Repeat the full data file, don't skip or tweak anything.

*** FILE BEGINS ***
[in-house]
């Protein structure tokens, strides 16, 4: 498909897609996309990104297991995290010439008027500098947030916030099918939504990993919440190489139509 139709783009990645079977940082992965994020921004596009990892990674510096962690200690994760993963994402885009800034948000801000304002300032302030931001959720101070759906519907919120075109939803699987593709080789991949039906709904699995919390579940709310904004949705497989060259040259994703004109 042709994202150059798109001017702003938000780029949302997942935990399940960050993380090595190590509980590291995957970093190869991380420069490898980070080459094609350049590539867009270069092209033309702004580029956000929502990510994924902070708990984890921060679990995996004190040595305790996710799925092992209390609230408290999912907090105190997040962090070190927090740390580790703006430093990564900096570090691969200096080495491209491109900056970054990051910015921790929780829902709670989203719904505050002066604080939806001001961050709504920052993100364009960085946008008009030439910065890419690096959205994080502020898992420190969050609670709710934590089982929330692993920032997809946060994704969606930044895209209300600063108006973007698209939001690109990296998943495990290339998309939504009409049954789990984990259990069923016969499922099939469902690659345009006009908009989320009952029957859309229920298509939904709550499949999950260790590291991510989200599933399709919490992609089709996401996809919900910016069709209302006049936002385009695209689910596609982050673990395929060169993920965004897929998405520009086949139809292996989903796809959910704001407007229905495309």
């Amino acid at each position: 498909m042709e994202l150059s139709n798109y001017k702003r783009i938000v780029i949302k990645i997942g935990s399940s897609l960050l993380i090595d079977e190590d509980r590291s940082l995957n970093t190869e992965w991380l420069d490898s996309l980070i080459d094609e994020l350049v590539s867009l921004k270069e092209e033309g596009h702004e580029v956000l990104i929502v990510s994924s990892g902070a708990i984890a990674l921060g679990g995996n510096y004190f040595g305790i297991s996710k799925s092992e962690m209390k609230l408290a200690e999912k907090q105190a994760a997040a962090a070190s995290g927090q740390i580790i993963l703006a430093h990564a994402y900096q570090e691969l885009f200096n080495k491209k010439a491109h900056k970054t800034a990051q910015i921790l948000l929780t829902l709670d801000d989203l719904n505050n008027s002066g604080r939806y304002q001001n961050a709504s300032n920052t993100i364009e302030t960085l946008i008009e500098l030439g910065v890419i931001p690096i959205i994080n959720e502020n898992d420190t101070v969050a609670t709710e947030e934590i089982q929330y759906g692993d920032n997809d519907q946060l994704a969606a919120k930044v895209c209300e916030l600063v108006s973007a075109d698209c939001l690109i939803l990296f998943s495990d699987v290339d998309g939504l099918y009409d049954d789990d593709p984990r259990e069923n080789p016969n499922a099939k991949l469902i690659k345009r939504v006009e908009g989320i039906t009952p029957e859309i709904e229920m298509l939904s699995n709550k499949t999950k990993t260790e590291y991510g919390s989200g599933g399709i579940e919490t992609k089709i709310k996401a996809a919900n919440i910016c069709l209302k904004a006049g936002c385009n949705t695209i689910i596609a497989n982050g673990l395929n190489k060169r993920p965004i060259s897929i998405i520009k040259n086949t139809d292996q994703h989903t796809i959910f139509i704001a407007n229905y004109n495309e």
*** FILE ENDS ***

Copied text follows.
[in-house]
């Protein structure tokens, strides 16, 4: 498909897609996309990104297991995290010439008027500098947030916030099918939504990993919440190489139509 139709783009990645079977940082992965994020921004596009990892990674510096962690200690994760993963994402885009800034948000801000304002300032302030931001959720101070759906519907919120075109939803699987593709080789991949039906709904699995919390579940709310904004949705497989060259040259994703004109 042709994202150059798109001017702003938000780029949302997942935990399940960050993380090595190590509980590291995957970093190869991380420069490898980070080459094609350049590539867009270069092209033309702004580029956000929502990510994924902070708990984890921060679990995996004190040595305790996710799925092992209390609230408290999912907090105190997040962090070190927090740390580790703006430093990564900096570090691969200096080495491209491109900056970054990051910015921790929780829902709670989203719904505050002066604080939806001001961050709504920052993100364009960085946008008009030439910065890419690096959205994080502020898992420190969050609670709710934590089982929330692993920032997809946060994704969606930044895209209300600063108006973007698209939001690109990296998943495990290339998309939504009409049954789990984990259990069923016969499922099939469902690659345009006009908009989320009952029957859309229920298509939904709550499949999950260790590291991510989200599933399709919490992609089709996401996809919900910016069709209302006049936002385009695209689910596609982050673990395929060169993920965004897929998405520009086949139809292996989903796809959910704001407007229905495309």
């Amino acid at each position: 498909m042709e994202l150059s139709n798109y001017k702003r783009i938000v780029i949302k990645i997942g935990s399940s897609l960050l993380i090595d079977e190590d509980r590291s940082l995957n970093t190869e992965w991380l420069d490898s996309l980070i080459d094609e994020l350049v590539s867009l921004k270069e092209e033309g596009h702004e580029v956000l990104i929502v990510s994924s990892g902070a708990i984890a990674l921060g679990g995996n510096y004190f040595g305790i297991s996710k799925s092992e962690m209390k609230l408290a200690e999912k907090q105190a994760a997040a962090a070190s995290g927090q740390i580790i993963l703006a430093h990564a994402y900096q570090e691969l885009f200096n080495k491209k010439a491109h900056k970054t800034a990051q910015i921790l948000l929780t829902l709670d801000d989203l719904n505050n008027s002066g604080r939806y304002q001001n961050a709504s300032n920052t993100i364009e302030t960085l946008i008009e500098l030439g910065v890419i931001p690096i959205i994080n959720e502020n898992d420190t101070v969050a609670t709710e947030e934590i089982q929330y759906g692993d920032n997809d519907q946060l994704a969606a919120k930044v895209c209300e916030l600063v108006s973007a075109d698209c939001l690109i939803l990296f998943s495990d699987v290339d998309g939504l099918y009409d049954d789990d593709p984990r259990e069923n080789p016969n499922a099939k991949l469902i690659k345009r939504v006009e908009g989320i039906t009952p029957e859309i709904e229920m298509l939904s699995n709550k499949t999950k990993t260790e590291y991510g919390s989200g599933g399709i579940e919490t992609k089709i709310k996401a996809a919900n919440i910016c069709l209302k904004a006049g936002c385009n949705t695209i689910i596609a497989n982050g673990l395929n190489k060169r993920p965004i060259s897929i998405i520009k040259n086949t139809d292996q994703h989903t796809i959910f139509i704001a407007n229905y004109n495309e």